Expression changes of TFs have profound effects on flower longevity. Many members of ERFs, ARF, NAC, bZIP, HD-Zip, and bHLH families were identified during pollination-induced16 and ET-induced corolla senescence3. However, there is little research on the roles of TFs in flower longevity. Our VIGS experiments provided valuable data for further investigation of the functional role and interactions of these TFs for regulating flower senescence. ERF2 in the ET signaling pathway is highly upregulated in senescing daffodil corollas18. In our experiments, two upregulated ERFs (Peaxi162Scf00024g00271 and Peaxi162Scf00050g00086) were silenced using TRV-based VIGS system, resulting in significantly extended flower longevity (Table 2). Notably, expression of most auxin-related genes, such as ARF genes, was upregulated at the D2 to D4 transition. Interestingly, Small Auxin Up RNA 36 (SAUR36) is upregulated during leaf senescence and acts as a positive regulator of leaf senescence in Arabidopsis46. Auxin Response Factor 2 (ARF2) positively regulated leaf senescence. Transcript abundance of ARF2, together with ARF7/NPH4 and ARF19, is highly accumulated in senescing Arabidopsis leaves47. In Arabidopsis, arf2 mutant displays delayed leaf senescence47. Our VIGS experiments showed that silencing ARF19 (Peaxi162Scf00287g00193) prolonged flower longevity, but silencing ARF2 (Peaxi162Scf00314g00539) caused premature corolla senescence. Taken all together, we postulate that genes related to auxin play either positive or negative roles in regulating corolla senescence. A recent study has illustrated that AINTEGUMENTA (ANT), a member of the AP2/ERF TF family functioning downstream of ARF2 in Arabidopsis, negatively regulated leaf senescence48. The underlying mechanisms how ARFs regulate onset of corolla senescence require further studies in the future. With the exception of ARF, the MADS-box gene (Peaxi162Scf01084g00119) was upregulated in the corolla senescence process in petunia. Silencing this gene substantially extended the flower longevity (Table 2). It would be very interesting to investigate how the MADS-box protein regulates flower senescence although it is beyond the scope in this study.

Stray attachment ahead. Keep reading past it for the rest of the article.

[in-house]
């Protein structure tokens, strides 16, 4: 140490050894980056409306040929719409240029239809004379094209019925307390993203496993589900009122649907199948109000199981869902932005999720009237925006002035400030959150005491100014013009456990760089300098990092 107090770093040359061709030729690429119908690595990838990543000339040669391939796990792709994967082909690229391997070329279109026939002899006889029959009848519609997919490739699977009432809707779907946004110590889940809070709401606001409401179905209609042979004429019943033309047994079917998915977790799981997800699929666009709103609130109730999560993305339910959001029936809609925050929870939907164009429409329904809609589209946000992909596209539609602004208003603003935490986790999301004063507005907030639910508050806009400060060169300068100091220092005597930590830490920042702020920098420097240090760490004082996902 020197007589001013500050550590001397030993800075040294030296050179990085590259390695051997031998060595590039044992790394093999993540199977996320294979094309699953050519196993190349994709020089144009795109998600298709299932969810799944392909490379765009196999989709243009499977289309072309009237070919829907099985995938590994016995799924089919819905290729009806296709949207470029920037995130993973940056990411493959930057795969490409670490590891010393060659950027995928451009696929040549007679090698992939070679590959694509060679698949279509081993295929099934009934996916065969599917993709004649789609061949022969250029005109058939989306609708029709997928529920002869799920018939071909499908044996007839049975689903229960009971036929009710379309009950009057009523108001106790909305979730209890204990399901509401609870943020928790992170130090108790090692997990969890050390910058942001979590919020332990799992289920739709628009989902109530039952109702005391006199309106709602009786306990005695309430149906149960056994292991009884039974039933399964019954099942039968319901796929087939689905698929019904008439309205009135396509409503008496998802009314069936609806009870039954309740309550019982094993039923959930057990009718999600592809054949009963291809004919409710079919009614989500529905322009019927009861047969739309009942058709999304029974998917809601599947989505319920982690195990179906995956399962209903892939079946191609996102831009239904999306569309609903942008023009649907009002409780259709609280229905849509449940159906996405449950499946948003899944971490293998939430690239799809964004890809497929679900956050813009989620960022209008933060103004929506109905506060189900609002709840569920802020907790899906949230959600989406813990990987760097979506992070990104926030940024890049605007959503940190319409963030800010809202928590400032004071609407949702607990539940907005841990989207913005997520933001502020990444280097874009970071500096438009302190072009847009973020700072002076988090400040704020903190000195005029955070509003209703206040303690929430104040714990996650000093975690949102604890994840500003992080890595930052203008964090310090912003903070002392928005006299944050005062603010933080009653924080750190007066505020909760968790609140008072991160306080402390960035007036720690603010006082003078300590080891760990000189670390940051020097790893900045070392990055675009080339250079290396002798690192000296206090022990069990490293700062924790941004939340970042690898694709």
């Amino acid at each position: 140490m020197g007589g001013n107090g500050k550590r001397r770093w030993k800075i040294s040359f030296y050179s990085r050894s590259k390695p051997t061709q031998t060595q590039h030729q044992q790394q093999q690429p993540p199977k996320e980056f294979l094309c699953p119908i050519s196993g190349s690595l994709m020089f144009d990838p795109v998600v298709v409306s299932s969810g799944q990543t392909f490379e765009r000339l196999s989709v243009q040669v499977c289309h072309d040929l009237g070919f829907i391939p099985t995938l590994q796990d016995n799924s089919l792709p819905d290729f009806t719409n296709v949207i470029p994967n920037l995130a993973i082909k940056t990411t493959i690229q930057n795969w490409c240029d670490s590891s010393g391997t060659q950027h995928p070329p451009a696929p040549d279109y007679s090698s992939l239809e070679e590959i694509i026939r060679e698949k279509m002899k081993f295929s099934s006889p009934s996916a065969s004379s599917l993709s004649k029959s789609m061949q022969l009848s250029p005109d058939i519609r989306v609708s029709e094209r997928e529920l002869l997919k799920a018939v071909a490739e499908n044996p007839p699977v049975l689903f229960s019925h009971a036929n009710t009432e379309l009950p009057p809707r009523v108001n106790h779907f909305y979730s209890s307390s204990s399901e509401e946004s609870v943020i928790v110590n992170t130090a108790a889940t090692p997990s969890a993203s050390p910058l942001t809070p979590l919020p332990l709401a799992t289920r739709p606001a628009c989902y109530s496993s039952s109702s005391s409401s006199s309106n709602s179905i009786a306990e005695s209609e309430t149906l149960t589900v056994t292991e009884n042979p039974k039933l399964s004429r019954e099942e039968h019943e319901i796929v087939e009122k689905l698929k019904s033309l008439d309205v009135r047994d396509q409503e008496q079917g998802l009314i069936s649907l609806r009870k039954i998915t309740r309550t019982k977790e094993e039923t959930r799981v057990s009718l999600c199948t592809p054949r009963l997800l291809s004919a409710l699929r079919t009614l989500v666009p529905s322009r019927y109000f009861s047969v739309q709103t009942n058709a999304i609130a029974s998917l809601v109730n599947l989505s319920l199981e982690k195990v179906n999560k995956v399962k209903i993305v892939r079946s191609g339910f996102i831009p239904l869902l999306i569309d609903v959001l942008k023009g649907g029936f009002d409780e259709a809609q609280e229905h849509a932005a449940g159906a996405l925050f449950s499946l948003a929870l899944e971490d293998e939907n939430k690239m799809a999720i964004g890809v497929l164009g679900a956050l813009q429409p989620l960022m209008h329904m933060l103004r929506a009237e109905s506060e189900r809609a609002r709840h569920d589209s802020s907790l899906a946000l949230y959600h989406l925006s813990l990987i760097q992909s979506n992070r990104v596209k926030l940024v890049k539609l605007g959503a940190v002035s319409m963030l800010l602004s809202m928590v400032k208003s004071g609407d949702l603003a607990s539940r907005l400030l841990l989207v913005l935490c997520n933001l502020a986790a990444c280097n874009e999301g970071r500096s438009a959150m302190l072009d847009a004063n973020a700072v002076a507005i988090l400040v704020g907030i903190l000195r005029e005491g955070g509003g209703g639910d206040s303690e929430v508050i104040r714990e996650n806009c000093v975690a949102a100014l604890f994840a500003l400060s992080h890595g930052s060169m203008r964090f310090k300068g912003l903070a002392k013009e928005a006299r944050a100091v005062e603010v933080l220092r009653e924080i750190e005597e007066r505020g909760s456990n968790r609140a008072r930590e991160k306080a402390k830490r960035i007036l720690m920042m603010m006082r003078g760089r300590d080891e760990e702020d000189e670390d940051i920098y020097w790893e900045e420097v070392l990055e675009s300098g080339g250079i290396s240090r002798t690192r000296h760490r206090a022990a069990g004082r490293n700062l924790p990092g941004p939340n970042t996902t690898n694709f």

In addition, significant upregulation of TFs, including bHLH, HD-Zip, and C2C2-CO-like, was observed. Recent reports have demonstrated that bHLHs are involved in petunia petal senescence. For example, a bHLH TF ANTHOCYANIN1 (AN1) has been showed to regulate petal senescence in petunia49. In our experiments, four bHLHs were silenced by VIGS (Peaxi162Scf00119g00942, Peaxi162Scf00285g00311, and Peaxi162Scf00712g00029), resulting in extended flower longevity (Table 2, experiment 1). Interestingly, over-expression of a bHLH (Peaxi162Scf00285g00311, PhFBH4) hastened petal senescence by modulating the expression of the ET biosynthesis gene ACO50. HD-Zip TFs have been reported to be involved in ABA- and ET-induced senescence in rose petals51. Chang et al.22 demonstrated that silencing PhHD-Zip reduced the expression of ET biosynthesis-related genes (ACO1, ACO4, and ACS) and ET production. In our study, petunia plants with VIGS-silenced HD-Zip TFs (Peaxi162Scf00092g01520 and Peaxi162Scf00237g01510) extended flower longevity (Table 2, experiment 1 and 2). Furthermore, ET treatment induced the transcript abundance of PhHD-Zip [22]. These results suggest that HD-Zip TFs might be involved in petal senescence through regulating ET biosynthesis. NAC TFs were upregulated during senescence of petunia petal. Our previous study demonstrated that multiple NAC TFs were downregulated in ET-insensitive petunia petals3. In Arabidopsis, a NAC TF, AtNAC092, is induced through ETHYLENE INSENSITIVE 2 (EIN2) and EIN352 during leaf senescence. However, silencing three selected NAC TFs (Peaxi162Scf00051g01410, Peaxi162Scf01105g00218, and Peaxi162Scf00998g00127), lightly increased flower longevity (Table 2, Experiment 2). Interaction of senescence-associated NAC TFs expression and ET signals needs to be further clarified in ET-sensitive petal senescence.